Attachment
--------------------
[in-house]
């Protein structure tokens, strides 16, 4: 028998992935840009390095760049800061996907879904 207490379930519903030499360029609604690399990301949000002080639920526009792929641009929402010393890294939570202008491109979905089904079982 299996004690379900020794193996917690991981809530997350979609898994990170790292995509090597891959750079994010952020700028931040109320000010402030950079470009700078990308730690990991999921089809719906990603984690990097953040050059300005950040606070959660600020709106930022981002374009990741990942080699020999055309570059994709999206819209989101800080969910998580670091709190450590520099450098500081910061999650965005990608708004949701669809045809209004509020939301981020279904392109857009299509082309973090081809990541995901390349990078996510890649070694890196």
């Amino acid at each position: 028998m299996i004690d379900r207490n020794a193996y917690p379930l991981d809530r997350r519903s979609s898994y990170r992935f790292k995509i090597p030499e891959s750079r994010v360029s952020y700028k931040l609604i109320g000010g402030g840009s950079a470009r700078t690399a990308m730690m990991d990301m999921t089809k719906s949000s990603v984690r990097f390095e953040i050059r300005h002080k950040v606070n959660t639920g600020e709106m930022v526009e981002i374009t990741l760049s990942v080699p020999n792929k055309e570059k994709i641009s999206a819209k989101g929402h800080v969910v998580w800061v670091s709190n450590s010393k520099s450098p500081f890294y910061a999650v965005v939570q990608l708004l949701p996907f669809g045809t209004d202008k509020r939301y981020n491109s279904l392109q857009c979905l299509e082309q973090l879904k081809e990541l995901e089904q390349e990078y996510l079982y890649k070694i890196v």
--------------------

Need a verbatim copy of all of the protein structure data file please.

[in-house]
């Protein structure tokens, strides 16, 4: 028998992935840009390095760049800061996907879904 207490379930519903030499360029609604690399990301949000002080639920526009792929641009929402010393890294939570202008491109979905089904079982 299996004690379900020794193996917690991981809530997350979609898994990170790292995509090597891959750079994010952020700028931040109320000010402030950079470009700078990308730690990991999921089809719906990603984690990097953040050059300005950040606070959660600020709106930022981002374009990741990942080699020999055309570059994709999206819209989101800080969910998580670091709190450590520099450098500081910061999650965005990608708004949701669809045809209004509020939301981020279904392109857009299509082309973090081809990541995901390349990078996510890649070694890196």
């Amino acid at each position: 028998m299996i004690d379900r207490n020794a193996y917690p379930l991981d809530r997350r519903s979609s898994y990170r992935f790292k995509i090597p030499e891959s750079r994010v360029s952020y700028k931040l609604i109320g000010g402030g840009s950079a470009r700078t690399a990308m730690m990991d990301m999921t089809k719906s949000s990603v984690r990097f390095e953040i050059r300005h002080k950040v606070n959660t639920g600020e709106m930022v526009e981002i374009t990741l760049s990942v080699p020999n792929k055309e570059k994709i641009s999206a819209k989101g929402h800080v969910v998580w800061v670091s709190n450590s010393k520099s450098p500081f890294y910061a999650v965005v939570q990608l708004l949701p996907f669809g045809t209004d202008k509020r939301y981020n491109s279904l392109q857009c979905l299509e082309q973090l879904k081809e990541l995901e089904q390349e990078y996510l079982y890649k070694i890196v």